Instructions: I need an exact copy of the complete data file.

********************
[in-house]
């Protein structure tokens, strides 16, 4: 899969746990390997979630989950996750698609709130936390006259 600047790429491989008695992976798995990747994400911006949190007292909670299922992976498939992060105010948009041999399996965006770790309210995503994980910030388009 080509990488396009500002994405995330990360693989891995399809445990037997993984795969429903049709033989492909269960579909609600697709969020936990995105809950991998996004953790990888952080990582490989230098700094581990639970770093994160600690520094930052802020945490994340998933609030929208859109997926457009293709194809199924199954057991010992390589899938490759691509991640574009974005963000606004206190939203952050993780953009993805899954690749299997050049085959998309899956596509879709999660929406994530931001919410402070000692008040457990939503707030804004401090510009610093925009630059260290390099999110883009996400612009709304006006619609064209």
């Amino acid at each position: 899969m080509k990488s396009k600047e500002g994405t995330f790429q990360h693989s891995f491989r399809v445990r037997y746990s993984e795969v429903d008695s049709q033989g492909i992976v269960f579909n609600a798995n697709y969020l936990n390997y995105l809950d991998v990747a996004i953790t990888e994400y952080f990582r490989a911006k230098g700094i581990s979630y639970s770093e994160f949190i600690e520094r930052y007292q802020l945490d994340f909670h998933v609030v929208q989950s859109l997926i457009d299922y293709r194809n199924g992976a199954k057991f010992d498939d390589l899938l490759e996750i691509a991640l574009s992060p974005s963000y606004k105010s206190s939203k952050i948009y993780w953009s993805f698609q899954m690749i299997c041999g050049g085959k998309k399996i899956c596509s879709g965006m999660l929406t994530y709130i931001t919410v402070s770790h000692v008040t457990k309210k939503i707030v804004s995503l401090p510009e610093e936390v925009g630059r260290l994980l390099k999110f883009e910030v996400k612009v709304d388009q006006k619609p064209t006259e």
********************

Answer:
[in-house]
């Protein structure tokens, strides 16, 4: 899969746990390997979630989950996750698609709130936390006259 600047790429491989008695992976798995990747994400911006949190007292909670299922992976498939992060105010948009041999399996965006770790309210995503994980910030388009 080509990488396009500002994405995330990360693989891995399809445990037997993984795969429903049709033989492909269960579909609600697709969020936990995105809950991998996004953790990888952080990582490989230098700094581990639970770093994160600690520094930052802020945490994340998933609030929208859109997926457009293709194809199924199954057991010992390589899938490759691509991640574009974005963000606004206190939203952050993780953009993805899954690749299997050049085959998309899956596509879709999660929406994530931001919410402070000692008040457990939503707030804004401090510009610093925009630059260290390099999110883009996400612009709304006006619609064209």
């Amino acid at each position: 899969m080509k990488s396009k600047e500002g994405t995330f790429q990360h693989s891995f491989r399809v445990r037997y746990s993984e795969v429903d008695s049709q033989g492909i992976v269960f579909n609600a798995n697709y969020l936990n390997y995105l809950d991998v990747a996004i953790t990888e994400y952080f990582r490989a911006k230098g700094i581990s979630y639970s770093e994160f949190i600690e520094r930052y007292q802020l945490d994340f909670h998933v609030v929208q989950s859109l997926i457009d299922y293709r194809n199924g992976a199954k057991f010992d498939d390589l899938l490759e996750i691509a991640l574009s992060p974005s963000y606004k105010s206190s939203k952050i948009y993780w953009s993805f698609q899954m690749i299997c041999g050049g085959k998309k399996i899956c596509s879709g965006m999660l929406t994530y709130i931001t919410v402070s770790h000692v008040t457990k309210k939503i707030v804004s995503l401090p510009e610093e936390v925009g630059r260290l994980l390099k999110f883009e910030v996400k612009v709304d388009q006006k619609p064209t006259e």